volume one and two are dubs from two
entirely different Bunny Wailer Albums:
Blackheart Man and Bunny Wailer Sings The
Blackheart man is a very rootsy album in
the style of In I Father's House (a dub from
that album is on this CD as well), Struggle,
and Protest, where Sings The Wailers finds
her equivalent in an album called Rock 'n
When you've ever seen Bunny live, you
know that he starts up with a Roots set and
then, after he's done about half the
concert, a Dancehall Set. The same with this
re-release. The lighter material on Sings
the Wailers counterweights the heavy
mystical roots vibes from Blackheart Man,
just like on his concerts.
I have not seen an artist that made such
a strickt separation between the heavy and
the lighter material, combining it again in
a perfect balanced combination as this
brethren. Although his voice is pretty high,
the roots music remains heavy.
Bunny's Roots are as literature: they are
not easy to swallow. You need to listen over
and over, every time you hear more things,
you have to actively listen. Even on the
dubs this stays a fact. They have to grow on
Bunny's Roots reminds me of the gospel
music that I was brought up with.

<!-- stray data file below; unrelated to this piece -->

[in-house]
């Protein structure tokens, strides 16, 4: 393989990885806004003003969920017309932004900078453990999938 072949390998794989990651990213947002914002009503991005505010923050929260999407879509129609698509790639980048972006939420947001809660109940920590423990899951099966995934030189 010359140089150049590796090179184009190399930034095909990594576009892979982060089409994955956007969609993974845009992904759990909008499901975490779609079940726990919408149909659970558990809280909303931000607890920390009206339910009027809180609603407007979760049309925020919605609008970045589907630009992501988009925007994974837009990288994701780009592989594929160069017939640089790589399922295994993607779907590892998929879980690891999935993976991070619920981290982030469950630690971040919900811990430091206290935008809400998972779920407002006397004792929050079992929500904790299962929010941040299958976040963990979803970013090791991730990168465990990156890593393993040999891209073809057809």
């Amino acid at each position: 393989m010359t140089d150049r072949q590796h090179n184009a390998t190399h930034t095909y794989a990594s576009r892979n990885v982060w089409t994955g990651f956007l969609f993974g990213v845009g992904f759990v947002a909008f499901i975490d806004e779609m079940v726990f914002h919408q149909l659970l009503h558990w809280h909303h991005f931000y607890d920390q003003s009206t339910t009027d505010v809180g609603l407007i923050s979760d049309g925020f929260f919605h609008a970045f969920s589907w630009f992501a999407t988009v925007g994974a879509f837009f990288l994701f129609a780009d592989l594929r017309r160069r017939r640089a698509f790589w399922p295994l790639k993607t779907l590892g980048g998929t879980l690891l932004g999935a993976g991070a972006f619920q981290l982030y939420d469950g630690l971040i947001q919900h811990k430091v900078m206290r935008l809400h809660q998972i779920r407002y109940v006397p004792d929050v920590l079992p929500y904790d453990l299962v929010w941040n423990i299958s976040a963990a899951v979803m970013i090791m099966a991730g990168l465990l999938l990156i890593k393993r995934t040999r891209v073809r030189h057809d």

I compare volume one of Dubd'sco a bit
with Living Dub from the artist Burning
Spear. Dub from the roots, heavier as lead.
Volume two, is considerable different: it
contains the sound of these easy to catch
tunes you'll remember from Sings the Wailers
and Rock 'n Groove (when you know them, that
is). Clear, not too fast but also not too
slow, and on-going.
When you think, that all reggae sounds
the same, check this release out, because it
will prove you otherwise. Dubd'sco volume 1
and 2 is also essential and crucial for any
reggae / dub collection.
It is the only dub that has ever been
released from this longest living Wailer,
that is one reason. The special Sound, that
I find on volume two (the dance part) is
another reason to buy, because you simply
don't find it anywhere else.